This is one of the many examples throughout Chaotic Divine of REZN taking established genre methods and making them their own. “The Door Opens” gives way to “Clear I,” the first of two interludes that build on the soundscaping the band has done as far back as “Pipe Dream” from their 2017 debut, Let it Burn (review here), but pushes farther, pulling out the drums in favor of a genuine sense of float that moves with windy synth into the sweeping launch of “Optic Echo.” Like “Waves of Sand” and the later, speedier “Scarab,” it is itself a standout that nonetheless feeds into and enhances the whole 2LP flow of which it is a part, drawing down to quiet silence with sax in conversation with subdued guitar ahead of the 10-minute “Mother/Forever Time” beginning side C with the arrival of McWilliams‘ oud and arguably Chaotic Divine‘s most effective stretch of heavy psychedelic ritualizing.

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It is a wash that feels delicately crafted and organic just the same, gaining largesse in its midsection (aren’t we all?) and then gracefully receding in its second half into experimentalist ambience, assuring that the drums beginning “Inner Architecture” are duly grounding. With melodic vocals set over drifting verses offset by weighted push in the chorus, there are flashes of Mars Red Sky-style sweetness — around the 2:45-3:00 mark — but the central riff around which it’s based is almost pure Sleep once one digs past the surrounding elements. Not that one necessarily should, as those elements are essential in the quiet/loud tradeoffs that make “Inner Architecture” a particularly resonant hook instrumentally and structurally, fading to silence before the last side flip brings “Scarab,” the effect of which is like someone bursting into a smoke filled room and waving their arms around to clear the air.

The side D leadoff is without a doubt the fastest track on Chaotic Divine, and so distinguished by that, but it’s also a clinic in how to do stoner-doom drumming right, and though it’s only four minutes long, the function it serves is to add momentum just as the album is heading into its final movement. There’s still plenty of swirl to be had in the layers of soloing and riffs, but even amid the big finish, the swinging groove remains the priority, which is only fair heading into the cinematic drone of “Clear II.” Shorter than its earlier companion piece, the penultimate interlude serves as a fitting breather after “Scarab” and an intro for closer “The Still Center,” the main guitar progression of which follows a pattern set by Neurosis‘ “Reach” but, like other recognizable bits and pieces throughout, is set to individualized purpose by REZN in a way that makes it all the more a worthy finish.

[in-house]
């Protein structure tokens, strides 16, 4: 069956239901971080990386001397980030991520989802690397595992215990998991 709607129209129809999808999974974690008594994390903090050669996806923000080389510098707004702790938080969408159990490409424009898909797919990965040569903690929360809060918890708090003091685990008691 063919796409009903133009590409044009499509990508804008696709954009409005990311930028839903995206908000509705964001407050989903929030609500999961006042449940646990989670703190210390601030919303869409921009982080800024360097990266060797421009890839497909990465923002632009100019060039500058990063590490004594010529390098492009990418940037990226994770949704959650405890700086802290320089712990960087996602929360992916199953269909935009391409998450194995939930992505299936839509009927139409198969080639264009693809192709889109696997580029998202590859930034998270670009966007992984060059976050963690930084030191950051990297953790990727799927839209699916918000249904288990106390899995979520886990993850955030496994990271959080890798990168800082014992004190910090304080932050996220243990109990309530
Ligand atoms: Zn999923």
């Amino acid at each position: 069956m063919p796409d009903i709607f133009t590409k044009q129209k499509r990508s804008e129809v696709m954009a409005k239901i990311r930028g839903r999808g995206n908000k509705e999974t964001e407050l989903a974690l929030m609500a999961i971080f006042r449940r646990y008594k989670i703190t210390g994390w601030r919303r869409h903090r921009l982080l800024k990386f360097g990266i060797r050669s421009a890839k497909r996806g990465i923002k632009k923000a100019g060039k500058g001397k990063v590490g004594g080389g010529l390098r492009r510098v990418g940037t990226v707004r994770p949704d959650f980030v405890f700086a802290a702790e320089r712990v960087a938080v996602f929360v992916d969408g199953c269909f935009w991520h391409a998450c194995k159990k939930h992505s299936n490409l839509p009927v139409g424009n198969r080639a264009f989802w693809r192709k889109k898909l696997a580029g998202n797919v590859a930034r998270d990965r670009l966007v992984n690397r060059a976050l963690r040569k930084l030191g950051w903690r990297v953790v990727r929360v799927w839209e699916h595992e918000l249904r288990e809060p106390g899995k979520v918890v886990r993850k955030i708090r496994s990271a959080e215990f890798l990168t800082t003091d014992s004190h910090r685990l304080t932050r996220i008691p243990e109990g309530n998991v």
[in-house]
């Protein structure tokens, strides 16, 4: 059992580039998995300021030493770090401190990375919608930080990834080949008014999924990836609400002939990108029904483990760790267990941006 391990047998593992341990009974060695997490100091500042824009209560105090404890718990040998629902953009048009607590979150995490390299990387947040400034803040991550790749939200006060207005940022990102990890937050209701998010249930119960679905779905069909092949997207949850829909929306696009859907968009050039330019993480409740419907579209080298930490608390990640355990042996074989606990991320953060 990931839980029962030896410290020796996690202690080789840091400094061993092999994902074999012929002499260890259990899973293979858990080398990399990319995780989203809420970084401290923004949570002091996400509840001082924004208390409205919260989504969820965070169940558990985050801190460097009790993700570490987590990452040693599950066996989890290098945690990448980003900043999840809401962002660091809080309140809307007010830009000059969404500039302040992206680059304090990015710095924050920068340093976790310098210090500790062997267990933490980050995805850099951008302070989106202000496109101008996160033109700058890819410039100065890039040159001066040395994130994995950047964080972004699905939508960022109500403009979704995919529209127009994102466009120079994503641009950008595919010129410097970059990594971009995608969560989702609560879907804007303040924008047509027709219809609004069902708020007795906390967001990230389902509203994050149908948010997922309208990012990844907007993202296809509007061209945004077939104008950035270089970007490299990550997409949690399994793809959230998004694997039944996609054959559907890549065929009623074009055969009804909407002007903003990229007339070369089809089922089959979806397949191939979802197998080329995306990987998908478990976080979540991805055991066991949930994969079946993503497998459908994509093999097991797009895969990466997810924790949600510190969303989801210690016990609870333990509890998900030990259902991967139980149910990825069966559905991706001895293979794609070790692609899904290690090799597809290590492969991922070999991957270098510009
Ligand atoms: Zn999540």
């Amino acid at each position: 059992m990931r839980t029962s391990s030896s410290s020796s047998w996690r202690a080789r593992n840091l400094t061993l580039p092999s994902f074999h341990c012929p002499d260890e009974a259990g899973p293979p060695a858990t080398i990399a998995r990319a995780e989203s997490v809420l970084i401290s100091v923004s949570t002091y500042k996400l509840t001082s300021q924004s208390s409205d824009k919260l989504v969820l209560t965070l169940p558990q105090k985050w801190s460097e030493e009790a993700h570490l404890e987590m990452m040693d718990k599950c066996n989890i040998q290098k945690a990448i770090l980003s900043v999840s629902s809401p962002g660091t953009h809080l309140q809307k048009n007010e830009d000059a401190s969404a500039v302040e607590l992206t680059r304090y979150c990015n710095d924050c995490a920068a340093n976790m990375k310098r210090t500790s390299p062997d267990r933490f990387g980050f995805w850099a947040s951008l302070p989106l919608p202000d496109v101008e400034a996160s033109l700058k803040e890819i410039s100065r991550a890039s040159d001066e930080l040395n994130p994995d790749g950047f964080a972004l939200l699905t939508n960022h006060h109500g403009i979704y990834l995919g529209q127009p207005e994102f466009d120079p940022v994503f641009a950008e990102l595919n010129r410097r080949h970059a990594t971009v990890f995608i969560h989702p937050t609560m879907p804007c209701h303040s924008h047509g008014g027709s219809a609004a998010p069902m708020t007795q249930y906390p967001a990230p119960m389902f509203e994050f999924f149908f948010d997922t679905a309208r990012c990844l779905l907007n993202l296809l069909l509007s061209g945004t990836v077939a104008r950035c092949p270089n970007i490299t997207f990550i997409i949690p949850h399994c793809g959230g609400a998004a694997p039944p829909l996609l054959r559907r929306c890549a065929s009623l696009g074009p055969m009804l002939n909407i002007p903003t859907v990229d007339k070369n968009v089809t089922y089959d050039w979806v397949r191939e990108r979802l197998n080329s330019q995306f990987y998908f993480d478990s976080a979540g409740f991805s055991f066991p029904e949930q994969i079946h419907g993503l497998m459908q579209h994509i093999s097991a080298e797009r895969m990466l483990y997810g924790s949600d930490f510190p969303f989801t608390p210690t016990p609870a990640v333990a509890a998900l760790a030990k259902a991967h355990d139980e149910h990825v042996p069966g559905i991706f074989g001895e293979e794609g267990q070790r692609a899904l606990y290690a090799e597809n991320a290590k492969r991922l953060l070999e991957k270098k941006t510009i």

And they end not with a grand overblown crash, but instead in that wash of melody that they’ve waded through so patiently throughout Chaotic Divine. The sax is there, the wandering guitar figure, the steady drums and bass and echoing vocals. It is an outward motion, but one could say the same of the whole record, and its sudden cutting short after coming quickly to a head at the very end gives the listener a palpable sense of being let go into the ether that the residual silence represents — a no less impressive finish for how conceptual it feels as relates to the entirety of what precedes.

Of molten intent and cross-subgenre execution, REZN offers a psychedelthickness that seems to be as much a sign of things to come as of its moment. It’s easy sometimes to think of a third album as being where a band finds itself in terms of sound and style, and if that’s what’s happening here as Chaotic Divine adds arrangement breadth and general narrative scope to what REZN did on their first two offerings, then all the better, but satisfying and engaging and fluid and as much of an achievement as they are, the explorations in these tracks still come across with an energy that feels nascent and speaks to the potential for more expansion to come. One can only hope that turns out to be so.

REZN, Chaotic Divine (2020)